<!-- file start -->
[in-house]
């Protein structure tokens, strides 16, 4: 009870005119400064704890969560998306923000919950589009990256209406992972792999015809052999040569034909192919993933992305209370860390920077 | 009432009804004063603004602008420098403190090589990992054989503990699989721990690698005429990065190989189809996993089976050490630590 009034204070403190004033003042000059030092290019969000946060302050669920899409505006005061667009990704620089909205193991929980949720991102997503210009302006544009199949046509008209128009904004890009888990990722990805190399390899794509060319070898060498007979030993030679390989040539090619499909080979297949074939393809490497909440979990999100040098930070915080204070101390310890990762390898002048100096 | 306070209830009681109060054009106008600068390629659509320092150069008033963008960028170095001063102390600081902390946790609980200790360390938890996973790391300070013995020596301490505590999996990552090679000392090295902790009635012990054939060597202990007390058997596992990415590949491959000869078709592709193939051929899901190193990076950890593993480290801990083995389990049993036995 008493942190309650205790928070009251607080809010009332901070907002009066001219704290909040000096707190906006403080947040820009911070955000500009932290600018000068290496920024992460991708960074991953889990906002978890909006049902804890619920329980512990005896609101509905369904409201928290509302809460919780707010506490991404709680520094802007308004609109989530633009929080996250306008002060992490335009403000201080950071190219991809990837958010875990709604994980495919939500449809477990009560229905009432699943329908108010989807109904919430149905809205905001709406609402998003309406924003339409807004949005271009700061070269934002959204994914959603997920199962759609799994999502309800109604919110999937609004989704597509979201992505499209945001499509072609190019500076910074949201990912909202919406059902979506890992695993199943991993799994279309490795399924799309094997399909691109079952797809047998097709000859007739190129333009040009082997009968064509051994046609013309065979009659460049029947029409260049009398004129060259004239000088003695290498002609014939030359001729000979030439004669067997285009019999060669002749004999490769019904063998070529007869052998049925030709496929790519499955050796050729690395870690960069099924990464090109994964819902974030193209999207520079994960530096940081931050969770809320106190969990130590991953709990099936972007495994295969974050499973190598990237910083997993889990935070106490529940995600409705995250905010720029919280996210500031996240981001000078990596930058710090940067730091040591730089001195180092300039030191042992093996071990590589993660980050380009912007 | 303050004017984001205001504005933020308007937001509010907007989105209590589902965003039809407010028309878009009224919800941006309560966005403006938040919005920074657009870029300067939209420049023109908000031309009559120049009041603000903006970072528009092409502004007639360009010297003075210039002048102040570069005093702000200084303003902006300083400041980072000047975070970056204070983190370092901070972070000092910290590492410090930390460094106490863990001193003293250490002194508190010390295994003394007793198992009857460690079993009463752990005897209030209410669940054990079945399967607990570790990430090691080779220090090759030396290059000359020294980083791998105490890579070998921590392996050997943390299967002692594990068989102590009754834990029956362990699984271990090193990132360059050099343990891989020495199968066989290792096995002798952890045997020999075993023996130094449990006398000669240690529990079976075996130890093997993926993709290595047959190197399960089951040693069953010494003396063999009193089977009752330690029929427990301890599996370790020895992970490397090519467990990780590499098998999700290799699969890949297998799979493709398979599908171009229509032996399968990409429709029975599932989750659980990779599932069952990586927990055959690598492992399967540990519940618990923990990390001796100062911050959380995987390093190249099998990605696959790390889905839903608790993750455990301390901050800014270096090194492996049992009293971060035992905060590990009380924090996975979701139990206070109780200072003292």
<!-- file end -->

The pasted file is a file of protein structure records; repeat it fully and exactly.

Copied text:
[in-house]
């Protein structure tokens, strides 16, 4: 009870005119400064704890969560998306923000919950589009990256209406992972792999015809052999040569034909192919993933992305209370860390920077 | 009432009804004063603004602008420098403190090589990992054989503990699989721990690698005429990065190989189809996993089976050490630590 009034204070403190004033003042000059030092290019969000946060302050669920899409505006005061667009990704620089909205193991929980949720991102997503210009302006544009199949046509008209128009904004890009888990990722990805190399390899794509060319070898060498007979030993030679390989040539090619499909080979297949074939393809490497909440979990999100040098930070915080204070101390310890990762390898002048100096 | 306070209830009681109060054009106008600068390629659509320092150069008033963008960028170095001063102390600081902390946790609980200790360390938890996973790391300070013995020596301490505590999996990552090679000392090295902790009635012990054939060597202990007390058997596992990415590949491959000869078709592709193939051929899901190193990076950890593993480290801990083995389990049993036995 008493942190309650205790928070009251607080809010009332901070907002009066001219704290909040000096707190906006403080947040820009911070955000500009932290600018000068290496920024992460991708960074991953889990906002978890909006049902804890619920329980512990005896609101509905369904409201928290509302809460919780707010506490991404709680520094802007308004609109989530633009929080996250306008002060992490335009403000201080950071190219991809990837958010875990709604994980495919939500449809477990009560229905009432699943329908108010989807109904919430149905809205905001709406609402998003309406924003339409807004949005271009700061070269934002959204994914959603997920199962759609799994999502309800109604919110999937609004989704597509979201992505499209945001499509072609190019500076910074949201990912909202919406059902979506890992695993199943991993799994279309490795399924799309094997399909691109079952797809047998097709000859007739190129333009040009082997009968064509051994046609013309065979009659460049029947029409260049009398004129060259004239000088003695290498002609014939030359001729000979030439004669067997285009019999060669002749004999490769019904063998070529007869052998049925030709496929790519499955050796050729690395870690960069099924990464090109994964819902974030193209999207520079994960530096940081931050969770809320106190969990130590991953709990099936972007495994295969974050499973190598990237910083997993889990935070106490529940995600409705995250905010720029919280996210500031996240981001000078990596930058710090940067730091040591730089001195180092300039030191042992093996071990590589993660980050380009912007 | 303050004017984001205001504005933020308007937001509010907007989105209590589902965003039809407010028309878009009224919800941006309560966005403006938040919005920074657009870029300067939209420049023109908000031309009559120049009041603000903006970072528009092409502004007639360009010297003075210039002048102040570069005093702000200084303003902006300083400041980072000047975070970056204070983190370092901070972070000092910290590492410090930390460094106490863990001193003293250490002194508190010390295994003394007793198992009857460690079993009463752990005897209030209410669940054990079945399967607990570790990430090691080779220090090759030396290059000359020294980083791998105490890579070998921590392996050997943390299967002692594990068989102590009754834990029956362990699984271990090193990132360059050099343990891989020495199968066989290792096995002798952890045997020999075993023996130094449990006398000669240690529990079976075996130890093997993926993709290595047959190197399960089951040693069953010494003396063999009193089977009752330690029929427990301890599996370790020895992970490397090519467990990780590499098998999700290799699969890949297998799979493709398979599908171009229509032996399968990409429709029975599932989750659980990779599932069952990586927990055959690598492992399967540990519940618990923990990390001796100062911050959380995987390093190249099998990605696959790390889905839903608790993750455990301390901050800014270096090194492996049992009293971060035992905060590990009380924090996975979701139990206070109780200072003292």